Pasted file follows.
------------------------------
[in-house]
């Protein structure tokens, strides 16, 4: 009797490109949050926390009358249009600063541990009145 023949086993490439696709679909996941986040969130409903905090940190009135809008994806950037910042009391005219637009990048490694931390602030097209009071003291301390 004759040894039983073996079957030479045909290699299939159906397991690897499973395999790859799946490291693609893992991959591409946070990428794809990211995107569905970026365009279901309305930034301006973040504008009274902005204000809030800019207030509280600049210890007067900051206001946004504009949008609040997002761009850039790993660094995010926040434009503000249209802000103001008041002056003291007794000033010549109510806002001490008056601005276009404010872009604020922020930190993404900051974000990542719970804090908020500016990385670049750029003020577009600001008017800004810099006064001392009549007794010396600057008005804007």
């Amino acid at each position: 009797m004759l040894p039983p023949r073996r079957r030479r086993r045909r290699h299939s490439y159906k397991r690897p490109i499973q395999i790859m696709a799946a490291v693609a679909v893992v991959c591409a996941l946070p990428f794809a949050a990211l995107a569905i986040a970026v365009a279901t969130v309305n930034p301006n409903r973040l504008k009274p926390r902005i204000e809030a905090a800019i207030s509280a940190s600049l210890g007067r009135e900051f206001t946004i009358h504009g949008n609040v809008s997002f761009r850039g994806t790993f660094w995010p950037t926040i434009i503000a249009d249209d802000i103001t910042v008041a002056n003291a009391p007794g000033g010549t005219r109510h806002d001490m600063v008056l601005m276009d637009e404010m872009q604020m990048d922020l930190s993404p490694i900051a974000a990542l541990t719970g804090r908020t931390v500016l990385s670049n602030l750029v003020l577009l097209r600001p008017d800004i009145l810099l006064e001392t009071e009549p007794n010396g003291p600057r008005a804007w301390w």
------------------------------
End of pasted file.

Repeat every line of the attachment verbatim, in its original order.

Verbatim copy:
[in-house]
């Protein structure tokens, strides 16, 4: 009797490109949050926390009358249009600063541990009145 023949086993490439696709679909996941986040969130409903905090940190009135809008994806950037910042009391005219637009990048490694931390602030097209009071003291301390 004759040894039983073996079957030479045909290699299939159906397991690897499973395999790859799946490291693609893992991959591409946070990428794809990211995107569905970026365009279901309305930034301006973040504008009274902005204000809030800019207030509280600049210890007067900051206001946004504009949008609040997002761009850039790993660094995010926040434009503000249209802000103001008041002056003291007794000033010549109510806002001490008056601005276009404010872009604020922020930190993404900051974000990542719970804090908020500016990385670049750029003020577009600001008017800004810099006064001392009549007794010396600057008005804007």
């Amino acid at each position: 009797m004759l040894p039983p023949r073996r079957r030479r086993r045909r290699h299939s490439y159906k397991r690897p490109i499973q395999i790859m696709a799946a490291v693609a679909v893992v991959c591409a996941l946070p990428f794809a949050a990211l995107a569905i986040a970026v365009a279901t969130v309305n930034p301006n409903r973040l504008k009274p926390r902005i204000e809030a905090a800019i207030s509280a940190s600049l210890g007067r009135e900051f206001t946004i009358h504009g949008n609040v809008s997002f761009r850039g994806t790993f660094w995010p950037t926040i434009i503000a249009d249209d802000i103001t910042v008041a002056n003291a009391p007794g000033g010549t005219r109510h806002d001490m600063v008056l601005m276009d637009e404010m872009q604020m990048d922020l930190s993404p490694i900051a974000a990542l541990t719970g804090r908020t931390v500016l990385s670049n602030l750029v003020l577009l097209r600001p008017d800004i009145l810099l006064e001392t009071e009549p007794n010396g003291p600057r008005a804007w301390w």